Mayberry follies

Nice long story in yesterday’s Burlington Free Press on the Colchester Police Department, one year after the shocking arrest of veteran officer Tyler Kinney, who was allegedly stealing drugs, guns and money from the evidence room he was responsible for. Reporter Elizabeth Murray chronicled the struggles of Chief Jennifer Morrison in bringing the department’s policies and procedures up to date.

Nice, so far as it went. But there was one person completely absent from the story who should have played a substantial role.

Chuck Kirker.

For those just joining us, Kirker had served in the Colchester Police Department for 43 years, and had been Chief for 34 years when he retired in 2013. And, to judge by the Kinney case and yesterday’s Free Press piece, he was doing a terrible job.

The Colchester Police Department (not exactly as illustrated)

Chief Kirker and company (not exactly as illustrated)

During his tenure on the force, the CPD grew from four staffers to 28. But apparently he was still running the place like Andy of Mayberry. Many departmental policies, Murray reports, “hadn’t been updated in 20 years or more.” Morrison has led the department through “multiple rounds of training and leadership development.” Evidence storage has been completely overhauled, with security cameras, a bar-coding system, tamper-proof evidence bags, and a double-locking system that doesn’t allow anyone to have solo access to the room. And:

Personnel evaluations also have become more regular, and employees have been allowed to give feedback on the evaluation process to refine the system. Before Kinney’s arrest, no one had received an evaluation in 20 years.

Yikes: no personnel evaluations for 20 years? That helps explain how Tyler Kinney could have kept control of the CPD’s evidence storage for several years before his gross malfeasance was brought to light.

Well, as Kirker said in an exit interview with the Free Press:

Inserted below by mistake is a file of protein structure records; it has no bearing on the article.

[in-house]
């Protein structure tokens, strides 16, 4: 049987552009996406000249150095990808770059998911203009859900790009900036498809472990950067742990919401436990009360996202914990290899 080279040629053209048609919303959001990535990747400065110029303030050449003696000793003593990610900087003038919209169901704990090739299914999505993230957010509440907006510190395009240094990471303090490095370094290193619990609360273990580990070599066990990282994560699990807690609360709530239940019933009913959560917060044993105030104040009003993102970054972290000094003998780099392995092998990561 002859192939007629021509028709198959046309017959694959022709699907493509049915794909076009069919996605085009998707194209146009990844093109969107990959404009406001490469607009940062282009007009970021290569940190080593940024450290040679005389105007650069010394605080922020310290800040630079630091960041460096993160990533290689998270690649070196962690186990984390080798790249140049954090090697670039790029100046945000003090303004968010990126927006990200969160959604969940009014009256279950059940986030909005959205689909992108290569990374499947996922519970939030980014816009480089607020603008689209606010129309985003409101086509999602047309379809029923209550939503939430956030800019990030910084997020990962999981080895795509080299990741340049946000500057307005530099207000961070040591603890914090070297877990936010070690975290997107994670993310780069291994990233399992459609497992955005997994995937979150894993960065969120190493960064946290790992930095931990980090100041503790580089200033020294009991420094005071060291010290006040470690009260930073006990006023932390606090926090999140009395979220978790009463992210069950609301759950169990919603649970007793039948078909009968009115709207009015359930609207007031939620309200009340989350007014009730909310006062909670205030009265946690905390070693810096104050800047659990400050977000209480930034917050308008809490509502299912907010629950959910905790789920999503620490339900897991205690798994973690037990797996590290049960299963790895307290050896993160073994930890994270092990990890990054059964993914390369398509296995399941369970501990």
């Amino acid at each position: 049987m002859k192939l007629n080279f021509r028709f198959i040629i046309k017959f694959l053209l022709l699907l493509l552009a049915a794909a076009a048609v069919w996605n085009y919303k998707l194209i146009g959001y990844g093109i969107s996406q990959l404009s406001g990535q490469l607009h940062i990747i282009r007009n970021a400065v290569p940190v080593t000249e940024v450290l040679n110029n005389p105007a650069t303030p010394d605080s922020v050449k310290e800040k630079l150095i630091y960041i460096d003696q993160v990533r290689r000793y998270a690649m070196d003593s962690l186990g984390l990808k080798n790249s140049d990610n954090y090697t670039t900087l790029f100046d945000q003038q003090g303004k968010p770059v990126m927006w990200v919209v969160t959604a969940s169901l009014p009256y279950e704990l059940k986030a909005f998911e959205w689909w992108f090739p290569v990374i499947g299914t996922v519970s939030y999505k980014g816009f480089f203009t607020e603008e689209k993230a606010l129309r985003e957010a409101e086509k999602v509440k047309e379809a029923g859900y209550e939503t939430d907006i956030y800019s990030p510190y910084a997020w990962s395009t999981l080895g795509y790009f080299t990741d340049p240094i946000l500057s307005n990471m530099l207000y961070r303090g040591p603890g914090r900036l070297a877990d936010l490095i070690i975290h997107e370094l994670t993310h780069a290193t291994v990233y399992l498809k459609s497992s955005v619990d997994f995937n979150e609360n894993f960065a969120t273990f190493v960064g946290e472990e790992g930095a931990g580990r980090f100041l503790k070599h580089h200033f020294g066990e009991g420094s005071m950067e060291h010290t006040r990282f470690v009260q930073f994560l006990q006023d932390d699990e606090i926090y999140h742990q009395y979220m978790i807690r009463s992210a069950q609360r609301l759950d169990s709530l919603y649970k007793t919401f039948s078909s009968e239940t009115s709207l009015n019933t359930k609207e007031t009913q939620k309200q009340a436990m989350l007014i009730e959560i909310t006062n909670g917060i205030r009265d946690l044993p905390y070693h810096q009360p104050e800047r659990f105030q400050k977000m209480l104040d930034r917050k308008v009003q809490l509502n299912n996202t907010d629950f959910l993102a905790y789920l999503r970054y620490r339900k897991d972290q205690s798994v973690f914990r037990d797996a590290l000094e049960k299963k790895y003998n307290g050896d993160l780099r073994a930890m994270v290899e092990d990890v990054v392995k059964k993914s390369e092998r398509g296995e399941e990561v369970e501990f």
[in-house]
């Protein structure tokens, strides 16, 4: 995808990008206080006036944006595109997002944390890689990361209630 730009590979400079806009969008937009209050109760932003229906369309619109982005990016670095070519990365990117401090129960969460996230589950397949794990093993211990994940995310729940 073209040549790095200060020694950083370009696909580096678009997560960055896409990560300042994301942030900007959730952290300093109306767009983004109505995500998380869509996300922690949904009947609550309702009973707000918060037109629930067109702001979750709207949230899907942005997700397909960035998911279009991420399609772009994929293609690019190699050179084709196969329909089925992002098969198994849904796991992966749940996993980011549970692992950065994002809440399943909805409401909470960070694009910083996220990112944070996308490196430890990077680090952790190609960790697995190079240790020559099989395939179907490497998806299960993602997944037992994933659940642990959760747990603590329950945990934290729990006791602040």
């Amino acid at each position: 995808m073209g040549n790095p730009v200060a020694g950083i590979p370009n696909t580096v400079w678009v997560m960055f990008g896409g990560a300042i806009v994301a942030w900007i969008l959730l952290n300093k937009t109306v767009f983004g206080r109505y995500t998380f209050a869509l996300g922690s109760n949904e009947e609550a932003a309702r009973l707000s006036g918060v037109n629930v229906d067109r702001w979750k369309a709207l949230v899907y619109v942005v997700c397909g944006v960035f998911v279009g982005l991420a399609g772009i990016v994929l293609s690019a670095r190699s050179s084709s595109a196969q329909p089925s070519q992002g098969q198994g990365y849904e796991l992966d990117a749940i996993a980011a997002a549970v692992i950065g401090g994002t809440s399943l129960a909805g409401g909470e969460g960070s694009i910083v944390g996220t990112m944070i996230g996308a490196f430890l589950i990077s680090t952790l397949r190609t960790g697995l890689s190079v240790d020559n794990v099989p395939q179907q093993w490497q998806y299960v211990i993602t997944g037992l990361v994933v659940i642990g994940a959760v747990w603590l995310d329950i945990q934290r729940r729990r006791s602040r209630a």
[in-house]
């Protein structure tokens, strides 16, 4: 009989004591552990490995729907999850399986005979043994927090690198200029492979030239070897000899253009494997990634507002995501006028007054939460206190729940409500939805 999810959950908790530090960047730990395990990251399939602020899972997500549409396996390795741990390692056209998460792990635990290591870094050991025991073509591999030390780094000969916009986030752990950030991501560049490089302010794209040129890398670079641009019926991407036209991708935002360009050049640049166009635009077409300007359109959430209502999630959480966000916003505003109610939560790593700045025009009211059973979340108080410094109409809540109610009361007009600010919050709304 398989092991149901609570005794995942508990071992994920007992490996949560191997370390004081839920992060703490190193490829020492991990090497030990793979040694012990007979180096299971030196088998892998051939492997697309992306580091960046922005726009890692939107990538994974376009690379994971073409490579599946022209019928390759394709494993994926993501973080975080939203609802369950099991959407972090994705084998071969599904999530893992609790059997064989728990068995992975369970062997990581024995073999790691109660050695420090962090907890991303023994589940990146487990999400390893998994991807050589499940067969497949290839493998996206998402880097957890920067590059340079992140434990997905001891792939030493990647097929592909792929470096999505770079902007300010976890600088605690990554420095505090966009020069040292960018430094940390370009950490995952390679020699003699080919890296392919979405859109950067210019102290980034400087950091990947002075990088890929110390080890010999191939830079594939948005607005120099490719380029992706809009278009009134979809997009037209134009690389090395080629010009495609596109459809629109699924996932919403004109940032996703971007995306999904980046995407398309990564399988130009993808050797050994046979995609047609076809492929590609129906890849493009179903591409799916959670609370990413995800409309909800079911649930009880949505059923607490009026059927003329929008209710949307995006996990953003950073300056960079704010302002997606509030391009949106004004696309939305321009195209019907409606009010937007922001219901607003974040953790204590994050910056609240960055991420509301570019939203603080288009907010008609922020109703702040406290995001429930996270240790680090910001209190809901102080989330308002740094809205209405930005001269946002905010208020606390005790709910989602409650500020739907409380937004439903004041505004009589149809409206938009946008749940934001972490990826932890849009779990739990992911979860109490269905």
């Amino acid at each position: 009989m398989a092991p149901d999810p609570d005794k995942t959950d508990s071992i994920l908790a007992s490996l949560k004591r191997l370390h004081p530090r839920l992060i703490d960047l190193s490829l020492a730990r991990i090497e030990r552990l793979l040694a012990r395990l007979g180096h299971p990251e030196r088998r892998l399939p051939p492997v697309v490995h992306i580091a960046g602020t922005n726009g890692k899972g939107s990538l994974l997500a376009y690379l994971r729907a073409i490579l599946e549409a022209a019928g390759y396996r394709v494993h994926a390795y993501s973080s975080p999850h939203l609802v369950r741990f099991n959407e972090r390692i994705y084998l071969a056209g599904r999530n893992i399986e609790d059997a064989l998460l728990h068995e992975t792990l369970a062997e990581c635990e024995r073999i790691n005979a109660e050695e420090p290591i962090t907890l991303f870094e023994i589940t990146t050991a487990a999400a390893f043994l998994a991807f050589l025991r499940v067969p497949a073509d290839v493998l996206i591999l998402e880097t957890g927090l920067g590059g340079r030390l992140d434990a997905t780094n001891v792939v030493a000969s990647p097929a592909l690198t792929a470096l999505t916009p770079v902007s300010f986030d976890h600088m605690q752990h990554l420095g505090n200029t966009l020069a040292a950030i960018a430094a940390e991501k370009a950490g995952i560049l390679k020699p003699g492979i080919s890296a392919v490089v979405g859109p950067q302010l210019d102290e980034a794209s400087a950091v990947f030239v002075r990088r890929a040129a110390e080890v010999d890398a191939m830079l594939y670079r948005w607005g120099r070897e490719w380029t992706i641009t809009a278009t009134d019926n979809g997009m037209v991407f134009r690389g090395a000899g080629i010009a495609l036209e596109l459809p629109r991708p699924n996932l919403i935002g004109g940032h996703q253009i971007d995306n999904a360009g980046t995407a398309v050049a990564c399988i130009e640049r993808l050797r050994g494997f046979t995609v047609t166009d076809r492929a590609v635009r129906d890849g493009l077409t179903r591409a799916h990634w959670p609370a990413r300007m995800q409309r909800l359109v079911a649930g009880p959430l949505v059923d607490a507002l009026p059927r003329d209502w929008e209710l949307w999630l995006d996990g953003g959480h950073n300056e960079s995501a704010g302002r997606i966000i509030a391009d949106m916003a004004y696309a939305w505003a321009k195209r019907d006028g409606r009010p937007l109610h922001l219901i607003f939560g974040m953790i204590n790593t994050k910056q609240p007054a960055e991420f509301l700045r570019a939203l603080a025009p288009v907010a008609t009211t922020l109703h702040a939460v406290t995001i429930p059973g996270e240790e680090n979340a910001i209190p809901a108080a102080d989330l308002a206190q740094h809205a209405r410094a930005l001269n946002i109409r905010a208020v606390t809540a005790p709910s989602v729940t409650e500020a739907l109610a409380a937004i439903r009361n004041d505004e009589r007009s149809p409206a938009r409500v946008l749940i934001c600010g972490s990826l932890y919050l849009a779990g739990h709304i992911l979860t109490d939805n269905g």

My philosophy has always been to delegate to subordinates because you allow them to grow.

Sounds nice, but there’s a fine line between delegation and dereliction.

Morrison gamely refuses to blame her predecessor for the mess she’s cleaning up. And I’m sure Chuck Kirker is a prince of a fellow. But he joined the CPD when it was a two-bit operation, and it looks like he absolutely failed to keep pace with changing times and a rapidly growing community. I hope he’s enjoying his “well-earned” retirement.

The full cost of Kinney’s criminality has yet to be felt. Morrison has put all the Department’s new evidence through the new process, but the leftovers from the Kinney era remain in cardboard boxes, unreviewed. How many criminal cases were irredeemably compromised by Kinney?

Beyond Colchester, this makes me wonder how many other precincts in our often-hidebound state are in the same place as the pre-scandal CPD. Any thoughts, Chief Morrison?

“In the weeks following Tyler’s arrest, I had countless colleagues say, ‘This could have been any of us. This could have happened to any of us,’” Morrison said. “And not just the opiate addiction piece of it, but a person in a position of trust within an organization who goes rogue.”

So, who’s in charge of police procedures in Vermont? Who ensures that police agencies are doing the right thing in training, management and security? Who checks that the agencies are keeping up with new developments in crime-fighting and evidence processing? Not to mention the little stuff like proper use of force, deployment of firearms and Tasers, and diversity training? Who, as they say, watches the watchers?

And will it take more Kinney-type scandals to reveal the hidden rot in the system?

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2 thoughts on “Mayberry follies

  1. wrensrandom

    Comparing Chief Kirker to Sheriff Andy of Mayberry seems an unfair slight against the good Sheriff Taylor. 
    Sheriff Taylor ran the sheriff’s department with honor and compassion while focused on serving the community.  Yes, his deputy may have kept evidence in his desk drawer next to a slice of aunt Bee’s pie, but come on, Andy administrated admirably.
     
    Maybe a better simile would be that the place was run as if it was the 1930s in the rural south?

    Reply

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